Book Review: Perfect by Rachel Joyce
On a foggy spring morning in 1972, twelve-year-old Byron Hemming and his mother are driving to school in the English countryside. On the way, in a life-changing two seconds, an accident occurs. Or does it? Byron is sure it happened, but his mother, sitting right next to him in the car, has no reaction to it. Over the course of the days and weeks that follow, Byron embarks on a journey to discover what really happened-or didn’t-that fateful morning when everything changed. It is a journey that will take him — a loveable and cloistered twelve-year-old boy with a loveable and cloistered twelve-year-old boy’s perspective on life — into the murkier, more difficult realities of the adult world, where adults lie, fathers and mothers fight without words, and even unwilling boys must become men. By the end, Byron will finally reconcile the dueling realities of that summer, a testament to the perseverance of the human spirit and the power of compassion.
Having read the author’s previous novel, The Unlikely Pilgrimage of Harold Fry, I expected to enjoy Perfect. Sadly, this wasn’t the case.
Perfect is written in the third-person, with alternating chapters focusing on Byron during that fateful summer of 1972 and a middle-aged adult named Jim struggling through his present-day menial job and serious OCD and emotional problems. As the story unfolds, Byron watches his mother disintegrate as her perfect facade begins to show cracks, and we also see Jim start to find a connection to an unusual woman who makes a dramatic entrance into his life.
In Byron’s part of the story, Byron and his best friend become fixated on a news story about the world clock being adjusted by two seconds in order to realign with the earth’s rotation. These two seconds take on a major significance for the boys, so that when the accident occurs, Byron is convinced that it’s because of the two extra seconds. It just doesn’t work. I was never convinced that these boys (or any boys) would fixate on this issue to the degree that they do, and it’s an odd element that adds nothing to the story.
Both Byron and the adult Jim are less than reliable observers, and so in both parts of the narrative, we view the action from very shaky ground. Unfortunately, this also has the effect of distancing the reader from the story. I always felt that I was getting a report on events, rather than witnessing them myself, and thus felt no immediacy or sense of connection as Byron’s family life spirals out of control.
Byron’s mother Diana is the central figure in the confusing and tragic events of the summer of 1972, but she remains an enigma. We know that she had a somewhat disreputable past; we see that her husband controls her every move; we learn that she has reinvented herself since being married and strives to always be a perfect wife and mother. Once Diana’s perfection is marred by the accident that may or may not have occurred, she slowly slips away from herself and her family, as without that illusion, she is left with nothing.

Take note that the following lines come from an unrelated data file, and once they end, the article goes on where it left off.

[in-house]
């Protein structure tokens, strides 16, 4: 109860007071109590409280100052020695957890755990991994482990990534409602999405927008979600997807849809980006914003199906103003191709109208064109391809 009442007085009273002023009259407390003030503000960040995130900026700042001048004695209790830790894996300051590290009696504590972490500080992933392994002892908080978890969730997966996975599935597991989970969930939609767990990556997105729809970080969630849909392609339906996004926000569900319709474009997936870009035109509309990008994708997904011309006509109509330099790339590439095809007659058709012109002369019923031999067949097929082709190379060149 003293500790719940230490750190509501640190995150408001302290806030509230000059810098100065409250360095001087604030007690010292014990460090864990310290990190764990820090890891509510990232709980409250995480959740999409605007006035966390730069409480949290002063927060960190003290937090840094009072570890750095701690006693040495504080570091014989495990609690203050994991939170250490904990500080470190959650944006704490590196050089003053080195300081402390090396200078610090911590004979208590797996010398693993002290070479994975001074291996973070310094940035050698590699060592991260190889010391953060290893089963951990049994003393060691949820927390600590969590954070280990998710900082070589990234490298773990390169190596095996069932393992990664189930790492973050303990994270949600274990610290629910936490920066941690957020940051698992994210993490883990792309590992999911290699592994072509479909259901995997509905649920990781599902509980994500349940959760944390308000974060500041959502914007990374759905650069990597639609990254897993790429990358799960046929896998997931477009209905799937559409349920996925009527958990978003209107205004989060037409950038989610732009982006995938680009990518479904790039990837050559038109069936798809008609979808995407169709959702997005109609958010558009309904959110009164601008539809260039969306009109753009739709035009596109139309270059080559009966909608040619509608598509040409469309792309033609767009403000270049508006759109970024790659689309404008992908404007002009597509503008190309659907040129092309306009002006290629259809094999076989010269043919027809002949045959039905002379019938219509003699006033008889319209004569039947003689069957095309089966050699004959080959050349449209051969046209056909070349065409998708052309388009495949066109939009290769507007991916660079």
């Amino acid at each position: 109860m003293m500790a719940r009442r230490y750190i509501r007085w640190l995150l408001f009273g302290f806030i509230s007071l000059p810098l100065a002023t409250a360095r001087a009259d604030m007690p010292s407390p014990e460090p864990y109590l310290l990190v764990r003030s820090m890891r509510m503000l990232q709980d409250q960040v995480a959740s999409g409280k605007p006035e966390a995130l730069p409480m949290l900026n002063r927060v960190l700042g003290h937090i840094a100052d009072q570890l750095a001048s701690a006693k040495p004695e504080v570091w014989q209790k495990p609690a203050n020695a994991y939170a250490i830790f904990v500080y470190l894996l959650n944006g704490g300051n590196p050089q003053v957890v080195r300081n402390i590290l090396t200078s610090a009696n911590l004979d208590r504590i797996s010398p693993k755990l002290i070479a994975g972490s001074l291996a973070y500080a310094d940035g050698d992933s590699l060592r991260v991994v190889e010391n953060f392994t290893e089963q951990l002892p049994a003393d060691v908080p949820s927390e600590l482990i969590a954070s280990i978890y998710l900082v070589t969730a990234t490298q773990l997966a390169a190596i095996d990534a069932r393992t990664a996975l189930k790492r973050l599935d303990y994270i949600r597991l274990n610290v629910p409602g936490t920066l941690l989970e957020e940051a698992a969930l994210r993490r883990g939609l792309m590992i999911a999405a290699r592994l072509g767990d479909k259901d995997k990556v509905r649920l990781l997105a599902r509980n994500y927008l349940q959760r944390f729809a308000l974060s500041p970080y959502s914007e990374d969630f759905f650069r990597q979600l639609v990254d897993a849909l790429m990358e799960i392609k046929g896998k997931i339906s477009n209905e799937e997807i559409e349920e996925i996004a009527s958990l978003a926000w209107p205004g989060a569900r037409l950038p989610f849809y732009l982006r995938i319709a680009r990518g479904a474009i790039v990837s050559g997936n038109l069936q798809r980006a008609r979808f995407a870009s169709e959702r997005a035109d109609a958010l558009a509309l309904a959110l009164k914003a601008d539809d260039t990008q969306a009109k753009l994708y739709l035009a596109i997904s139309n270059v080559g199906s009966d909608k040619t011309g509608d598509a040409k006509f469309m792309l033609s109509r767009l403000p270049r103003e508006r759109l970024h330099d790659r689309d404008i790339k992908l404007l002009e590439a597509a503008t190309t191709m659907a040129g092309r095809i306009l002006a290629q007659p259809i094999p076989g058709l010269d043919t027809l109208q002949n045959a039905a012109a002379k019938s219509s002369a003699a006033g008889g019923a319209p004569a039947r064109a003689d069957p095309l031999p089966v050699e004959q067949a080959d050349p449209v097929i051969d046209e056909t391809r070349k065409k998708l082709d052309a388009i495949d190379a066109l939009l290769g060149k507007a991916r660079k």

The portrait of Jim is interesting, as we learn bit by bit what happened to leave him in such a state, unable to function without his all-consuming rituals, constantly afraid of disaster. However,the love story that leads him to redemption is not credible in the least. How many books have we read featuring a flamboyantly eccentric, loud woman who comes into a meeker character’s life and shows him that love is possible? I don’t know about you, but I feel like I’ve seen this story a hundred times before. It’s not fresh, and it doesn’t work in this novel.
As in The Unlikely Pilgrimage of Harold Fry, the big reveal at the end of the book is meant to be a shocking twist. It is not. By mid-way through the book, it was plain to me what was really going on, and I didn’t feel that there was any true pay-off in what is intended to be a big, emotionally charged scene.
Not to say, however, that Perfect lacks interesting or redeeming qualities. There’s a twisted relationship that develops in the aftermath of the accident, and it is fascinating to see how Diana’s doubts and guilt lead her to become the victim of an opportunistic stranger, with Byron’s attempts to help only exacerbating and hastening Diana’s downfall. The changing landscape of the moors and villages in Perfect serve to reflect the social dynamics of the time, and as the economy worsens over the decades, we see that reflected in the surrounding housing communities and countryside as well. The tension between the wealthy private school families and the lower-class townies comes into play in the main storyline, and adds an interesting dimension to the unfolding drama and the tragic events that occur.
Despite being a quick read, Perfect simply doesn’t satisfy. The quirky characters and cause-and-effect plot devices never feel real or believable, and as a result, I was unmoved by the confrontations and resolutions that should have been emotionally rich. Lacking any connection to the characters and just not buying some of the major events and their catalysts, I would have to consider Perfect a disappointment.
Author: Robin Joyce
Publisher: Random House
Publication date: January 14, 2014
Genre: Adult contemporary fiction
Source: Review copy courtesy of Random House via NetGalley